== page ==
NCRI - Donald Trump notified Congress, on Monday, November 6, that he would be extending the National Emergency with Respect to Iran that has been ongoing since the 1979 hostage crisis.In the formal notice, Trump wrote: “Our relations with Iran have not yet normalized, and the process of implementing the agreements with Iran, dated January 19, 1981, is ongoing.

For this reason, the national emergency declared on November 14, 1979, and the measures adopted on that date to deal with that emergency must continue in effect beyond November 14 2017.”

This is just one example of how the Trump administration has been much tougher on Iran than previous administrations, breaking nearly 40 years of appeasement of the Regime.

The Trump administration shares the view of key US ally Saudi Arabia, that Iran is destabilising the Middle East (most notably Lebanon, Syria and Yemen) through a number of proxy militias and terrorist groups, in order to create a power vacuum which they would then take advantage of in order to control their fellow countries.

The Iranian Regime’s destabilisation of the Middle East can be poignantly shown in events from the past week.

Also on Monday, Saudi Arabia declared that the Iranian Regime of instigating a bomb attack on Riyadh by the Lebanese Hezbollah (which are backed by Iran), calling it a declaration of war.

Thankfully, the Saudi forces were able to intercept the bomb, which was fired from Yemen on Saturday, and blow it up in mid-air before it could hurt anyone.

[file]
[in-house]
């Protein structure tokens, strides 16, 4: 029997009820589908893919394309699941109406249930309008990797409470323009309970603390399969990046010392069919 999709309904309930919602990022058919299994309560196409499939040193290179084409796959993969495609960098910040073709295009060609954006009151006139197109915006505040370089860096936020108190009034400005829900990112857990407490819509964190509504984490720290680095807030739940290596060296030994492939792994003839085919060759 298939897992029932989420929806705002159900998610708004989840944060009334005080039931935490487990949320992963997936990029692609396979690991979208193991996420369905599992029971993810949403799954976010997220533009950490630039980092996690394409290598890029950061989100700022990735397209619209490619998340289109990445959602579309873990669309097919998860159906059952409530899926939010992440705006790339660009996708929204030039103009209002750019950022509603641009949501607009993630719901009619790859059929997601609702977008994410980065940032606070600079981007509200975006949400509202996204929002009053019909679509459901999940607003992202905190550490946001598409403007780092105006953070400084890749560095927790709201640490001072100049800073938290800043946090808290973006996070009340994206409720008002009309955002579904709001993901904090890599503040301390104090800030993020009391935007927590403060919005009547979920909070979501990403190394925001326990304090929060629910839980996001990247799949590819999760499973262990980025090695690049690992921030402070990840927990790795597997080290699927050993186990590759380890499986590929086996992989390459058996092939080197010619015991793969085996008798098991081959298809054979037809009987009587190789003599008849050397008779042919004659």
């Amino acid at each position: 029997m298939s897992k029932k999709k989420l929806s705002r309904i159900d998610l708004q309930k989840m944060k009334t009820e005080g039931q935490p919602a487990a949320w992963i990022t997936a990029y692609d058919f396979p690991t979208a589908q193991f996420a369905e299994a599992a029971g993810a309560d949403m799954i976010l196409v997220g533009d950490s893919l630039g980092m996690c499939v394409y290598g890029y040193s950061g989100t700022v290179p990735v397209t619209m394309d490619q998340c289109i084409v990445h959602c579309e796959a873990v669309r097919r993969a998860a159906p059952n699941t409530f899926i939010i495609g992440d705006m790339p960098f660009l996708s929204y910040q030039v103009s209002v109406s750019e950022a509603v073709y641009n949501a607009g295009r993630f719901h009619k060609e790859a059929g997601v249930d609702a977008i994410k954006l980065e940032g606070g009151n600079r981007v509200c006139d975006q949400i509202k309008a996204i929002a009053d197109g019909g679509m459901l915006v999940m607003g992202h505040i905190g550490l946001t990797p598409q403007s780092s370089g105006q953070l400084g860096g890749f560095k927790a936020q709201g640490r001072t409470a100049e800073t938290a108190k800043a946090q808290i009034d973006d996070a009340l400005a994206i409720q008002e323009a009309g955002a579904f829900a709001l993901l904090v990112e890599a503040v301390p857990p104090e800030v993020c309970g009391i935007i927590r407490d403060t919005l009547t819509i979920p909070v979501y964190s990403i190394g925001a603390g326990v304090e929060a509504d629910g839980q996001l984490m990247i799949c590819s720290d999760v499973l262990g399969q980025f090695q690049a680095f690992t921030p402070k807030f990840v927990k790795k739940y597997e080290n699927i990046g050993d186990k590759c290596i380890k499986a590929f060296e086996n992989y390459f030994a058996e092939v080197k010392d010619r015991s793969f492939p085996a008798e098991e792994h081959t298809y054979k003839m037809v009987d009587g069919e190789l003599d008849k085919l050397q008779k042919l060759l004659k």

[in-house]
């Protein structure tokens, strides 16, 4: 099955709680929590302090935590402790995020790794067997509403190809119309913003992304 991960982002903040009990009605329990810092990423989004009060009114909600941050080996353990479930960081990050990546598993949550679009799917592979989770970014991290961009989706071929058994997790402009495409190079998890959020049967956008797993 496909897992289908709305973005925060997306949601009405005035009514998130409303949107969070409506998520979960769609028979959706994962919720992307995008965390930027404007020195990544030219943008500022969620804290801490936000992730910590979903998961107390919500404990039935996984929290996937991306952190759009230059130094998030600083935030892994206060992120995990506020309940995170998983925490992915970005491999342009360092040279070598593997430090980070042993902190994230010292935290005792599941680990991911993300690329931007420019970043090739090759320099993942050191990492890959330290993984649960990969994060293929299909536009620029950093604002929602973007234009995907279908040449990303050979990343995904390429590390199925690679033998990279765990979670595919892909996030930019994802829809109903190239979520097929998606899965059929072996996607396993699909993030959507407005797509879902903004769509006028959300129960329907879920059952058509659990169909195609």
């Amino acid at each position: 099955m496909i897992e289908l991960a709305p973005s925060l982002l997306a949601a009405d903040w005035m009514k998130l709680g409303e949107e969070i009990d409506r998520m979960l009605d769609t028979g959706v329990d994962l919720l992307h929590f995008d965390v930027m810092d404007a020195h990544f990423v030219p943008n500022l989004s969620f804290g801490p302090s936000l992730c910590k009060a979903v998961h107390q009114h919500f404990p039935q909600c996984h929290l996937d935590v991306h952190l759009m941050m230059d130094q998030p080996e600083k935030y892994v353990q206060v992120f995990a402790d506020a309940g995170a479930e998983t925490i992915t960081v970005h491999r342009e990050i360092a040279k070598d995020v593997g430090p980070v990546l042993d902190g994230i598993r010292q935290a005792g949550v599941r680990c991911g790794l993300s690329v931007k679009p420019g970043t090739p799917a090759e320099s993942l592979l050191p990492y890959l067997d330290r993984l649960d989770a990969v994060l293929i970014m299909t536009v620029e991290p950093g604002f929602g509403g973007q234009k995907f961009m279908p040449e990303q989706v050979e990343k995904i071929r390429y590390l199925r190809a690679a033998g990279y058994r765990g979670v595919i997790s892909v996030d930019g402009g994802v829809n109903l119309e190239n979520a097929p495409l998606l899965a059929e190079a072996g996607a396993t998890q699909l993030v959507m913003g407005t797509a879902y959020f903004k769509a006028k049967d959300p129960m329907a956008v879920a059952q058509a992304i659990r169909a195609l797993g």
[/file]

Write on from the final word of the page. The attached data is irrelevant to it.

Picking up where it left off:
While on Saturday, November 4, Lebanese Prime Minister Saad al-Hariri quit in a shock press conference, blaming Iran and Hezbollah for his decision. He said that they were plotting to assassinate him, as Iranian proxies did to his father in 2005.

Last Wednesday, declassified CIA documents which were seized from Osama Bin Laden’s Pakistan compound in 2011, revealed a close relationship between Iran and al Qaeda, including sheltering 9/11 plotters from American authorities.

As noted, Trump has been getting tough on the Iranian Regime.

In mid-October, Trump decertified Iranian compliance with the 2015 nuclear deal, which was signed by the US, the UK, France, Germany, China, and Russia, and asked Congress to decide how to proceed. Congress has until December to decide whether or not to reimpose sanctions that were lifted under the nuclear deal.

While earlier in the year, Trump has imposed more non-nuclear sanctions against the Iranian Regime and especially their Revolutionary Guard Corps, for support of terrorism, human rights abuses, and ballistic missile launches.

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